Part of my freelance job working for a big travel company here in London is looking after blogger outreach. This means I contact bloggers (or get approached by them) with the question if they can write content for the company’s website. We need text, but also photos to go with the articles.
While there is usually some stock images that we can use, they often take quite some time for me to find, are often a bit boring and a lot of the locations that the bloggers describe just don’t have any recent stock photos available and I have to improvise. So we started to ask the bloggers if they can send in their own photos as well; the more content they provide, the more they get paid. But still… getting quality images turned out harder than I thought!
Often, photos I receive are of poor quality, or there are other factors that make the photo unusable for me to use. That’s why I wrote this quick guide that can help you have more success in getting your photos accepted… and probably get more writing assignments in the future!
What we'll cover in this article
Get Paid For Photos of your Travels
1. Your Photos Are Too Dark
This is one of the most common problems I come across: photos that are too dark. They look unappealing, colours are flat and you can’t really see details of what you’re looking at. These photos just don’t sell a destination.
Lucky for you, there is a quick fix. It’s called Adobe Lightroom and if you’re not using it yet, you’re missing out, big time! In Lightroom, you can do some small edits that will make your photos look much better in a couple of seconds, even if you’re not computer savvy at all.
Play around with the exposure & contrast and with the highlights, shadows, whites and blacks. Big changes will happen right away!
2. Your Sky Is Too Grey
In addition to the first point, I’d like to separately mention grey skies. I get it, some destinations just don’t have great weather while you’re there. Or ever, really. But in all truth, I just don’t want to see a grey sky, do you?
No worries here too, you can definitely work around it without painting the sky fake blue (please, do NOT do that and don’t mega-saturate your photos either) Instead, zoom in instead of out! Cloudy, grey weather is perfect for photographing architecture, flowers and other interesting details that you can find. Surprise me and be creative!
Rain in Tokyo? When?
3. You Photographed People
For most commercial websites, you need to have a signed model-release form if you want to use any photo featuring a clearly recognizable person in it. And most of the time, you don’t ask them for that on your travels, right?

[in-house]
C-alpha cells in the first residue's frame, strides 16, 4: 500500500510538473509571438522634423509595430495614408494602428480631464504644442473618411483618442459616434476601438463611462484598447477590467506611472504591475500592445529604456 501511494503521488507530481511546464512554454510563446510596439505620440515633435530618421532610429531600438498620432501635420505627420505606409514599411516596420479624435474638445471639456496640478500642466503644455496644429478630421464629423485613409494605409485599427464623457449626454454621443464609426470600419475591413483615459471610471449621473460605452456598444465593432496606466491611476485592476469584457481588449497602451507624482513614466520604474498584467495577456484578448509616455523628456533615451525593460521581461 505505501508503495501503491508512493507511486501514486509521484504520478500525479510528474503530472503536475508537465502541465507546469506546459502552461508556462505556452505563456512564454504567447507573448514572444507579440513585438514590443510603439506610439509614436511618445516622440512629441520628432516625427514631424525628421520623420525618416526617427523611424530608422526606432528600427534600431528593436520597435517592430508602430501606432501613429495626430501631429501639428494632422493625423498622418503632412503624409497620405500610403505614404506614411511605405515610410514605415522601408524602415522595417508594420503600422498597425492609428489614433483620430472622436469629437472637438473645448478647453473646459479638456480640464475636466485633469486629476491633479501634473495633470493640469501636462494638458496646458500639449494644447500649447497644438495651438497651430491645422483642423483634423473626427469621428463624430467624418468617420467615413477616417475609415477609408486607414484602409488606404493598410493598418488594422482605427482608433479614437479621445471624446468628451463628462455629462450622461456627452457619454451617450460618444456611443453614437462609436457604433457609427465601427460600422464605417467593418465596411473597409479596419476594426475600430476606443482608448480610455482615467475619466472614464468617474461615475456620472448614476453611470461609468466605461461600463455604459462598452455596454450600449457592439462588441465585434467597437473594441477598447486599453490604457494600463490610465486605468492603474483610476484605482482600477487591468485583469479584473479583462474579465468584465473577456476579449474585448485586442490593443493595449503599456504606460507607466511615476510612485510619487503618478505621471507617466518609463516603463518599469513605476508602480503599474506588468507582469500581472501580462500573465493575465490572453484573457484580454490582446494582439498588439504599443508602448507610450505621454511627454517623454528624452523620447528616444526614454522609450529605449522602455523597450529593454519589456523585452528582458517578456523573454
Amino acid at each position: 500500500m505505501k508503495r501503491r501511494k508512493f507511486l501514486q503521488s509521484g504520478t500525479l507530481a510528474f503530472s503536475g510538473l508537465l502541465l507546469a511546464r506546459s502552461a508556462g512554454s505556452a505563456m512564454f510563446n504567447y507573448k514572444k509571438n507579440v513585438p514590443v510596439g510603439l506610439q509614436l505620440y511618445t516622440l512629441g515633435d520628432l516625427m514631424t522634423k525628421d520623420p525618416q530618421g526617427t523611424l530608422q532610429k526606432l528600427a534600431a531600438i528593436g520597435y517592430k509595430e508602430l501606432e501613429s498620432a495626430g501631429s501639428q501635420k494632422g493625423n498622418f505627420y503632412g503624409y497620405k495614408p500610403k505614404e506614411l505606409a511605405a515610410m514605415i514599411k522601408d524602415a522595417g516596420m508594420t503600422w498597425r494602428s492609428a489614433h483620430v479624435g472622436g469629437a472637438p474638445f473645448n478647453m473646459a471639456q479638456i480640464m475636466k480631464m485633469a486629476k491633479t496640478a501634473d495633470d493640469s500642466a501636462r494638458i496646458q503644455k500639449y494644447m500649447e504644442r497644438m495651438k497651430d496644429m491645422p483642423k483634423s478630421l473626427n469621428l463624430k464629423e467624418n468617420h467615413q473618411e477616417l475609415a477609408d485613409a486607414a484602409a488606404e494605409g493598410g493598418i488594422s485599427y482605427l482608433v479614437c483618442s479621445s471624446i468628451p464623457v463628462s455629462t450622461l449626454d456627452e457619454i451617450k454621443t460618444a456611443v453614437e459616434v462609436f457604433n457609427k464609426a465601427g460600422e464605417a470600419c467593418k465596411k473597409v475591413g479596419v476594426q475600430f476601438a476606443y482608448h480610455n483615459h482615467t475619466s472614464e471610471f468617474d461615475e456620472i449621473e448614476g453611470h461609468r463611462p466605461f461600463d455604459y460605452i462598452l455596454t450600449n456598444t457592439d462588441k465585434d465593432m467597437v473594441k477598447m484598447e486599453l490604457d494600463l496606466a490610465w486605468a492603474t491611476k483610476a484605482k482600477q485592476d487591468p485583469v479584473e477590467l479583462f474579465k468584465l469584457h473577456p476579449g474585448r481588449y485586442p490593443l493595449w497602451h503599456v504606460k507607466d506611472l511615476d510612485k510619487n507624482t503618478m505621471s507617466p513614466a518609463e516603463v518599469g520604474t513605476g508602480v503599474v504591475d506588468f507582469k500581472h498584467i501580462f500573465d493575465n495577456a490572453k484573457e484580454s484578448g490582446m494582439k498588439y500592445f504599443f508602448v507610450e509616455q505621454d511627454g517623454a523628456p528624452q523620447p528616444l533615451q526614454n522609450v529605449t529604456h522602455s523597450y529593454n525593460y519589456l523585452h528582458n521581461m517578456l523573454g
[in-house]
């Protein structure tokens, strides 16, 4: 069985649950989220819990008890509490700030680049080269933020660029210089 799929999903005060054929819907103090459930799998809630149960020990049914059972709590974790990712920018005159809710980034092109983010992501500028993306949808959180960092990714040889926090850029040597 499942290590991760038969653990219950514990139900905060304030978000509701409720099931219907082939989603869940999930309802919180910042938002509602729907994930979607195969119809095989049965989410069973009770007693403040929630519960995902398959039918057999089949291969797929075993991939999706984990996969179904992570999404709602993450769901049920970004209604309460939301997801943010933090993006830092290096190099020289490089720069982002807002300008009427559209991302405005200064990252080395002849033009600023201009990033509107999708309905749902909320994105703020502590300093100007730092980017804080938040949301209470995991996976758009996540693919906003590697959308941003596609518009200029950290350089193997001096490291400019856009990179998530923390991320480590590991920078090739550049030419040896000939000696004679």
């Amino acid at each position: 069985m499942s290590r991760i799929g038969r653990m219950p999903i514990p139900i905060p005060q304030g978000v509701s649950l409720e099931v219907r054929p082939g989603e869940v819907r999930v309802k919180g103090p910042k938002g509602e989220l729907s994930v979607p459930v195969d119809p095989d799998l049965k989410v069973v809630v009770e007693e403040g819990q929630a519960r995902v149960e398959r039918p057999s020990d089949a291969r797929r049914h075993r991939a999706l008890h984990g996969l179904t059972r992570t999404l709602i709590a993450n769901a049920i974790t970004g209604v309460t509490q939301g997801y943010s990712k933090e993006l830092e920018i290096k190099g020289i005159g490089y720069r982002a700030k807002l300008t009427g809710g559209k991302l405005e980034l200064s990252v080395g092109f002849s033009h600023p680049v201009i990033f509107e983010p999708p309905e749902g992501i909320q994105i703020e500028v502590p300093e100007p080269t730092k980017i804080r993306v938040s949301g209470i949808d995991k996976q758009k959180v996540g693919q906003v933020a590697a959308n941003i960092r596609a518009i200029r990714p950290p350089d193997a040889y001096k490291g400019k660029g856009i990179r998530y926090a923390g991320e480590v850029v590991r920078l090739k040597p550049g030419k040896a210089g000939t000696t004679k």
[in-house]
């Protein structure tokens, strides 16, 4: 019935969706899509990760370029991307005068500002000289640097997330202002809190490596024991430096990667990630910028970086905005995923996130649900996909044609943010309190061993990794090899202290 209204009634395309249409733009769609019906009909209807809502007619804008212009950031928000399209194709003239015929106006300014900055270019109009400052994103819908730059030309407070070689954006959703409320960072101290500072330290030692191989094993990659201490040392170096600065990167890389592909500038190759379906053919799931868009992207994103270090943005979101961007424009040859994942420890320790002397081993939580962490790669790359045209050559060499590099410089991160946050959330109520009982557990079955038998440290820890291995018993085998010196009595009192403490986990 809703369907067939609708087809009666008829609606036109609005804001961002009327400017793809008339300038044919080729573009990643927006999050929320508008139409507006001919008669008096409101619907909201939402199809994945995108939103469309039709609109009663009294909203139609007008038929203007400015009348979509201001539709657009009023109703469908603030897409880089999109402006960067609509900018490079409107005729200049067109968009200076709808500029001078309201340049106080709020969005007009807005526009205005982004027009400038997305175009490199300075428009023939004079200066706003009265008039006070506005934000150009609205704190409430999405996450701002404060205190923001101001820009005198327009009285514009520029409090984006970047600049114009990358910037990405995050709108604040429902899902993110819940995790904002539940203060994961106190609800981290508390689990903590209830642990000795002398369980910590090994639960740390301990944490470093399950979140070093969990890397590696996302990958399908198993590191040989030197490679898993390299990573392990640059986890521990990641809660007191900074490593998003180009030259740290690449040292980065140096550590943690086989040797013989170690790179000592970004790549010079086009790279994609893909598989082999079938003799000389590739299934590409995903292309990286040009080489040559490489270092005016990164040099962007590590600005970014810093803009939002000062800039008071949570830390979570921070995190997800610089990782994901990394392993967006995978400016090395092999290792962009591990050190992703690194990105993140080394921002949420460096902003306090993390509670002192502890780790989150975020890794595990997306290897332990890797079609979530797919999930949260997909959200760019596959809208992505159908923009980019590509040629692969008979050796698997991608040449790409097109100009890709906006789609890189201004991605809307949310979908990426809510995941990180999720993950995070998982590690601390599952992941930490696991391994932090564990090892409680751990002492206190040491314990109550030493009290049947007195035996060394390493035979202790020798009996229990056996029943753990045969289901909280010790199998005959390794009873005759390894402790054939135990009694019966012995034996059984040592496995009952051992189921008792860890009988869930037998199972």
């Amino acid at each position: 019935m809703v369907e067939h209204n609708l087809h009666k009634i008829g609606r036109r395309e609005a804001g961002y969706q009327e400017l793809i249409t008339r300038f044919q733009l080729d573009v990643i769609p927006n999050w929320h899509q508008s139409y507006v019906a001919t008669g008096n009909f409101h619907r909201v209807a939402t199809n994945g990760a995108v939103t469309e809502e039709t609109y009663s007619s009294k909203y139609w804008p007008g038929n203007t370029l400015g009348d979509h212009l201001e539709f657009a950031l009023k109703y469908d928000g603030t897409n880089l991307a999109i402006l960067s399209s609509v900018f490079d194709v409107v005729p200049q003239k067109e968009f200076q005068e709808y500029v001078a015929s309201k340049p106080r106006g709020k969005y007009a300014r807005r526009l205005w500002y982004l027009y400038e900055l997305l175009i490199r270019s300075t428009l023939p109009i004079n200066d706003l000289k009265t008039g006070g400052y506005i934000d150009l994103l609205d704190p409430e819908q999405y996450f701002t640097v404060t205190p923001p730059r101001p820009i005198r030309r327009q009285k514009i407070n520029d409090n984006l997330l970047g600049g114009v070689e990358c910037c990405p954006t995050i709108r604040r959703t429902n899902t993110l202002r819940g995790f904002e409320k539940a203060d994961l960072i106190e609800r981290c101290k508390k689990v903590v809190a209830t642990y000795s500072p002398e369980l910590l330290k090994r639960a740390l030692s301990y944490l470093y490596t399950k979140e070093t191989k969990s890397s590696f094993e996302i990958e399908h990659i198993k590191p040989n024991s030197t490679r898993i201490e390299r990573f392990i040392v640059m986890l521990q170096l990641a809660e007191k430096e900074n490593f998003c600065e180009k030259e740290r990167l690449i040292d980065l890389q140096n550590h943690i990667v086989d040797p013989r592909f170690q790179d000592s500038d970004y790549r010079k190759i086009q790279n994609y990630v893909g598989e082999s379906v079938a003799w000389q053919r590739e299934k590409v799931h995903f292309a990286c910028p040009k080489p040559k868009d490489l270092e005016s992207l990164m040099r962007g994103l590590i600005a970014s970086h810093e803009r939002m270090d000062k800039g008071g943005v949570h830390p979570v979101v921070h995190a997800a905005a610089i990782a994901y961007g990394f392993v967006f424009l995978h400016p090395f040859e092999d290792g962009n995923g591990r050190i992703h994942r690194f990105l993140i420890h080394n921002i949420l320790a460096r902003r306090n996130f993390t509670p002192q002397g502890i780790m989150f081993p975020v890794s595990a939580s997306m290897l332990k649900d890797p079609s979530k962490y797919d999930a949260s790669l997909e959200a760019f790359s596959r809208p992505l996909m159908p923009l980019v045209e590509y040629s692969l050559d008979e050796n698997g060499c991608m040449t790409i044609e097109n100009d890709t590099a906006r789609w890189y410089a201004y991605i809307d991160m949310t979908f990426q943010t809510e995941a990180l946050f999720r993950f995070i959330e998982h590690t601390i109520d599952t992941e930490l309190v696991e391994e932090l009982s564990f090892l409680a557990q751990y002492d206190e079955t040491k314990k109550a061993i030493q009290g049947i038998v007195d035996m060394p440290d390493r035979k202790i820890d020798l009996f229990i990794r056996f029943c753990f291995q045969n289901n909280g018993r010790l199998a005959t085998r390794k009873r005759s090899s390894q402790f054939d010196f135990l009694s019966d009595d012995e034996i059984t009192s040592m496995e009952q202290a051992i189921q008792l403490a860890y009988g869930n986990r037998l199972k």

The best thing to do? Don’t get people in your shot! Or when you want to (because sure, photos with people are more interesting than those without) or have to (at very touristy spots), work around it and photograph them from the back, or just in detail. When it’s dark, you can go for a nice silhouette as well.
This geisha in Kyoto was pretty from every side I photographed her :)
4. You Photographed A Famous Building
What? There are copyright rules on photos of buildings as well as people? Oh yes! I didn’t know this first, but some well-known places around the world also need permission to be photographed (for commercial purposes, editorial is different).
Here are a few that you’ll probably recognize: British Royal residences (UK), Chrysler, Flatiron & Empire State Building when used as primary subject of your photo (USA), CN Tower Toronto, also when used as primary subject (Canada), Eiffel Tower when lit at night (France), Hollywood Sign & Walk of Fame (USA), Sydney Opera House (Australia), Universal & Disney Studios & theme parks (worldwide, including logo’s, characters & rides)… and the list goes on and on.
To avoid possible trouble, only shoot these as part of a city skyline photo, or go for the smaller buildings around them (they are usually less touristy, so more interesting for a story anyway!)
Read more: shutterstock.com/…/stock-photo-restrictions
You cannot take photos of the Skinkansen, the high-speed Bullet Train in Japan. I guess the departure board will be fine? Ugh, copyright is so difficult sometimes!
5. You Don’t Have The Shot
I understand that you can write articles about trips you’ve been to in the past and that while on that holiday, you didn’t take a good photo of the exact place or activity you’re writing about in your article. But for any future trips, you have no excuses to miss out on a bit of extra money.
Make sure you get shots of that cool little place you had lunch (without people in it), that detail you spotted on that interesting building (next to a famous sight), overview photos of a funky neighbourhood, local market and/or lots of nature and typical local food shots. The more specific the photo is, the better!
On top of that, be sure to have both a vertical as a horizontal picture ready, so the editor can choose and brush them up a little with a program such as Lightroom (or Canva, or Picmonkey, or Picasa, or your photo editor, if nothing else).
Deliver them in the right format and the right size (usually never less than 800 pixels wide and never bigger than 1MB per photo, but always be sure to ASK if you’re not sure) and give the editor a couple (2-3 fairly different, not 40 almost identical) to choose from, ideally.
In this restaurant in Okinawa, you get local green noodles served in a sea shell. THAT’s what readers want to know!
I hope these tips helped you a bit in making sure you will sell your photos next time you pitch to a (travel) brand. Again, I don’t think you need lot of talent or expensive equipment to shoot very decent photos, you just need to be aware of some rules and take a little effort to boost your photos a bit to make them look good! Let me know if you have any tips that helped you selling photos, love to hear it.